Every offseason the cry and hue for ACTION goes out. Cut/trade Tony Romo (too fragile), Jason Witten (too old), Dez Bryant (too diva), TWill (not diva enough), Randy Gregory (too stoned), J.J. Wilcox (geometrically challenged), Brandon Carr (too expensive), Morris Claiborne (drafted too high) and of course Jason Garrett (not Bill Belichick). Dr.  Guillotine could not have envisioned such carnage.

From an emotional standpoint I get it. As a practical exercise it makes absolutely zero sense.

There isn’t a better option available (yet) at QB. Witten is still a top five TE and a glue guy for the team. Dez is a player who wears his heart on his sleeve and gets better every year. TWill … ok. You may have me on that one, but as long as Dez is on the field he’s money in the running game and produces big plays in big games.

It’s still too early to throw in the towel on Gregory. Wilcox is in his rubber year. He either learns too take better angles or gets replaced. Carr and Claiborne are also facing make it or break it seasons. Competition is the critical criteria. As better options become available THEN, and only then do you make a change.

That brings us to Head Coach Jason Garrett.

Is Garrett the games best game day tactician? No. That title belongs to Bill Belichick and has for many years. I don’t see that changing anytime soon. Actually, I don’t see that changing period. Belichick is the NFL’s best game day tactician. He’s also the best game planner, best offseason assessment guy, best talent assessor and probably makes a mean quiche as well. You’ve heard of a five tool baseball player? Belichick is a six tool coach. The total package. The real deal. In the discussion for the best coach in the history of the game. Garrett … not so much.

Note: Enter Belichick cheating comments below. I’m referencing all those rings he can wear on his fingers and his skill set versus Garrett.

Garrett isn’t Belichick. Stipulated. What the Cowboys head coach does bring to the party is significant however. The Dallas players bring it for their head coach. They play hard for sixty minutes. They work full tilt during the offseason. Garrett is a “process guy” and his players, his “right kind of guys” buy in to the concept. He’s a team leader and it shows. That’s job one for any coach.

Word is still out on Garrett’s ability to affect team building. The results are certainly a far cry better than the pre-Garrett years however. A lauded offensive coordinator in his own right that mantle has passed to Scott Linehan now as Jason focuses on game day task, his greatest challenge. A winning formula is something every coach strives for and Garrett has found his in the form of a dominant running game.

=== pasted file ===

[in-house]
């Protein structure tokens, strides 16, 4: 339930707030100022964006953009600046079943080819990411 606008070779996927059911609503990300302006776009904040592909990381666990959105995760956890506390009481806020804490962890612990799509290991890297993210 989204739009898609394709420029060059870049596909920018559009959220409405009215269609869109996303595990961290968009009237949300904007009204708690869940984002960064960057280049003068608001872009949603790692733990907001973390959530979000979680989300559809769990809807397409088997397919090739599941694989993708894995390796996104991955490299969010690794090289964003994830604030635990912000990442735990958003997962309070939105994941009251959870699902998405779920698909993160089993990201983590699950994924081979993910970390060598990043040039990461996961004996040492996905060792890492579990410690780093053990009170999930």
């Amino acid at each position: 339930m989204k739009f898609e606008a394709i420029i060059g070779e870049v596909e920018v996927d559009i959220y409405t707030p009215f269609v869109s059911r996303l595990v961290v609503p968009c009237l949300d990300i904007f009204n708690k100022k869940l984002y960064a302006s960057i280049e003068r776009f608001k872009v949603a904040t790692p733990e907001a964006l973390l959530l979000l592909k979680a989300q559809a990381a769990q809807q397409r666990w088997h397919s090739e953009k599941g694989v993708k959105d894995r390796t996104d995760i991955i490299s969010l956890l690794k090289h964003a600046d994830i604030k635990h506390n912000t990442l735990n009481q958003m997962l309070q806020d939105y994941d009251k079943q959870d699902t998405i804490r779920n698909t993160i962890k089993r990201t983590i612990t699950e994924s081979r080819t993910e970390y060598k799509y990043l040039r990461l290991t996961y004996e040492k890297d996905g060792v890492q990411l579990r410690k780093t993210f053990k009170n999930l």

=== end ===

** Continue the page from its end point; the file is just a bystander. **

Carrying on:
Like Belichick Garrett implements a lube-free self assessment each offseason. Unlike Bill Jason doesn’t have the chops to style his team to different schemes each offseason. He’s not that good. Few are.

Garrett also has another trait he shares with Belichick that few give him credit for yet it’s a critical component. Both men are not slaves to their egos. Instead they both seem to be driven by the pursuit of excellence. This is key.

Which leads us to the Dallas handicap known as Jerry Jones ego. The Cowboys owner burns through coaches like a silver-spoon kid does hookers at his birthday party. But enough about Jerry’s annual celebration. I’m pointing out Jason Garrett is a rare bird. He can exist as a head coach for Dallas at the same time Jerry Jones is on his mission to get his GM bona fides at the expense of history and wins. Jones will be the GM of the Cowboys (in name at least) for the foreseeable future. Jones doesn’t see change at the GM position as an option. He isn’t afraid however to swing the hatchet at the top of the coaching tree.

Jerry Jones has fired every head coach the Dallas Cowboys ever had.

Tom Landry, Jimmy Johnson, Barry Switzer, Chan Gailey, Dave Campo, Bill Parcells, Wade Phillips. Ok, ok. Switzer technically “resigned” after going 6-10. Call it what you will. Garrett is next in the cross hairs.

Are there better options than Jason Garrett out there right now? Almost assuredly. It’s a big world. However finding “the” head coach is more of an art form than drafting in the first round. Tabbing a guy who can co-exist with Jerry Jones ego? You get the picture. To be the head coach of the Dallas Cowboys requires a unique skill set.

You don’t get rid of a someone unless you have a better option in hand or in sight. The exception to the rule is a cancer guy. Terrell Owens, Greg Hardy locker room splitters are guys you fire no matter the depth chart. A coach that’s lost his players? Same thing. You get better through subtraction in those cases.

If Belichick becomes available in the near future show Garrett the door and work some magic. Sean Payton? I like Garrett but you make the switch because with Sean’s Cowboys history Jerry just might ease up enough for it to work. Do I hire Lovie Smith? No. Bring Bill Parcells back? Why bother. Un-retire Jimmy Johnson? That would be great for reality TV. Resurrect Vince Lombardi? That would last a week.

Jason Garrett seems to get better each season. He has the ability to operate in the Jerry Jones circus arena. His team plays hard for him. He has a winning formula he understands how to implement in the offseason and on game day.

There may be better coaches out there. I don’t believe there are any better options for the Dallas Cowboys right now. You need the right guy for every job. Until Bill Belichick becomes a free agent I’ll hang my hat on Garrett’s wagon.

What say you Sports Nation?

Another Left Coast Sports Post: on Twitter – Steven Van Over

Ed Note: Check out NYG writer Tom McAlister’s take on Romo, Bryant & Elliott Not Being The New Triplets here. Interesting viewpoint from the NFC East.